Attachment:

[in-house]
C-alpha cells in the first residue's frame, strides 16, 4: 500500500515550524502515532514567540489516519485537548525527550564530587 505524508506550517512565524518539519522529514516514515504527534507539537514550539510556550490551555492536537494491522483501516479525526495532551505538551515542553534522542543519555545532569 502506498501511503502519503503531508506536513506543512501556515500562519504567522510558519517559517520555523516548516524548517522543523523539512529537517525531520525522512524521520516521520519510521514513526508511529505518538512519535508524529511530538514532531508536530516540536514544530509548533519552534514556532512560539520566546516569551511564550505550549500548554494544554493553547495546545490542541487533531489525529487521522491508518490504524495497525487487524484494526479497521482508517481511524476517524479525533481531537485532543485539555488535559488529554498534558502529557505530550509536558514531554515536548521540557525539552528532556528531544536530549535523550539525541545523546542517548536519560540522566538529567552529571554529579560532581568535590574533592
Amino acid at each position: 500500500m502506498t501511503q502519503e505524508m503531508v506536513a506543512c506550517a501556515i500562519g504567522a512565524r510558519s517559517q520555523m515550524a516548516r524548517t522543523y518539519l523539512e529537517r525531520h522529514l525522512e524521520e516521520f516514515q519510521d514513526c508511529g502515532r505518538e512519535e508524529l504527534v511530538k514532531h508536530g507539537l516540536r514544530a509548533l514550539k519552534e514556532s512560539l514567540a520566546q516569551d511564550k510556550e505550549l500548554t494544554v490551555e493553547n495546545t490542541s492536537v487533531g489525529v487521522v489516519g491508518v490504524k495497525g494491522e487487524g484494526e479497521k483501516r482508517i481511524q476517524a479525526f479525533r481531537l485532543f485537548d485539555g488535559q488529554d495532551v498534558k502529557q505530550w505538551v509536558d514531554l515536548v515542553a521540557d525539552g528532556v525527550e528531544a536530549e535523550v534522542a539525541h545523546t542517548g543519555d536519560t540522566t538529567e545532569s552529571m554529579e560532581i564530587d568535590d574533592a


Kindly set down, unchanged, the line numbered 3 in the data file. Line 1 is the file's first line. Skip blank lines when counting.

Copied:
Amino acid at each position: 500500500m502506498t501511503q502519503e505524508m503531508v506536513a506543512c506550517a501556515i500562519g504567522a512565524r510558519s517559517q520555523m515550524a516548516r524548517t522543523y518539519l523539512e529537517r525531520h522529514l525522512e524521520e516521520f516514515q519510521d514513526c508511529g502515532r505518538e512519535e508524529l504527534v511530538k514532531h508536530g507539537l516540536r514544530a509548533l514550539k519552534e514556532s512560539l514567540a520566546q516569551d511564550k510556550e505550549l500548554t494544554v490551555e493553547n495546545t490542541s492536537v487533531g489525529v487521522v489516519g491508518v490504524k495497525g494491522e487487524g484494526e479497521k483501516r482508517i481511524q476517524a479525526f479525533r481531537l485532543f485537548d485539555g488535559q488529554d495532551v498534558k502529557q505530550w505538551v509536558d514531554l515536548v515542553a521540557d525539552g528532556v525527550e528531544a536530549e535523550v534522542a539525541h545523546t542517548g543519555d536519560t540522566t538529567e545532569s552529571m554529579e560532581i564530587d568535590d574533592a